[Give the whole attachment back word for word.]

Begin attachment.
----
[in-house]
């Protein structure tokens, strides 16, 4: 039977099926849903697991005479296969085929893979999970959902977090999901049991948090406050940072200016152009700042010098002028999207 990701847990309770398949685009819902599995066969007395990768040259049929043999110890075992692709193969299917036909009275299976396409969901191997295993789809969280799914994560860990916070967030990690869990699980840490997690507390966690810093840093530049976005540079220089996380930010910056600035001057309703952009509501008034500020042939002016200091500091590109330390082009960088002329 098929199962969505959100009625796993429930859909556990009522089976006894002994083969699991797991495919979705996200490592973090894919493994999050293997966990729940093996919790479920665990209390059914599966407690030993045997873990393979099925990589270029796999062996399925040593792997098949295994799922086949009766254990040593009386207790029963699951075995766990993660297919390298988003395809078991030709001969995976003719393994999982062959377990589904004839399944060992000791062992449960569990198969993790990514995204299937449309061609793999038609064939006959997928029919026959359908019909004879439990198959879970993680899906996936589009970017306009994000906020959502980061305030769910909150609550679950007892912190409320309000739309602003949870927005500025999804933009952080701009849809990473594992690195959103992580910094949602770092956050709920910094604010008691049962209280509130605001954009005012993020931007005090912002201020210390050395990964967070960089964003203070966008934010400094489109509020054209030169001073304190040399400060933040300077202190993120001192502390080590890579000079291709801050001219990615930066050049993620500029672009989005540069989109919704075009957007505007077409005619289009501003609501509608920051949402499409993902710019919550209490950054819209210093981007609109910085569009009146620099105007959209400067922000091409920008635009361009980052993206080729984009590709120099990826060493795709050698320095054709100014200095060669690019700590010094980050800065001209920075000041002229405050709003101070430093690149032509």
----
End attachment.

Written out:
[in-house]
């Protein structure tokens, strides 16, 4: 039977099926849903697991005479296969085929893979999970959902977090999901049991948090406050940072200016152009700042010098002028999207 990701847990309770398949685009819902599995066969007395990768040259049929043999110890075992692709193969299917036909009275299976396409969901191997295993789809969280799914994560860990916070967030990690869990699980840490997690507390966690810093840093530049976005540079220089996380930010910056600035001057309703952009509501008034500020042939002016200091500091590109330390082009960088002329 098929199962969505959100009625796993429930859909556990009522089976006894002994083969699991797991495919979705996200490592973090894919493994999050293997966990729940093996919790479920665990209390059914599966407690030993045997873990393979099925990589270029796999062996399925040593792997098949295994799922086949009766254990040593009386207790029963699951075995766990993660297919390298988003395809078991030709001969995976003719393994999982062959377990589904004839399944060992000791062992449960569990198969993790990514995204299937449309061609793999038609064939006959997928029919026959359908019909004879439990198959879970993680899906996936589009970017306009994000906020959502980061305030769910909150609550679950007892912190409320309000739309602003949870927005500025999804933009952080701009849809990473594992690195959103992580910094949602770092956050709920910094604010008691049962209280509130605001954009005012993020931007005090912002201020210390050395990964967070960089964003203070966008934010400094489109509020054209030169001073304190040399400060933040300077202190993120001192502390080590890579000079291709801050001219990615930066050049993620500029672009989005540069989109919704075009957007505007077409005619289009501003609501509608920051949402499409993902710019919550209490950054819209210093981007609109910085569009009146620099105007959209400067922000091409920008635009361009980052993206080729984009590709120099990826060493795709050698320095054709100014200095060669690019700590010094980050800065001209920075000041002229405050709003101070430093690149032509």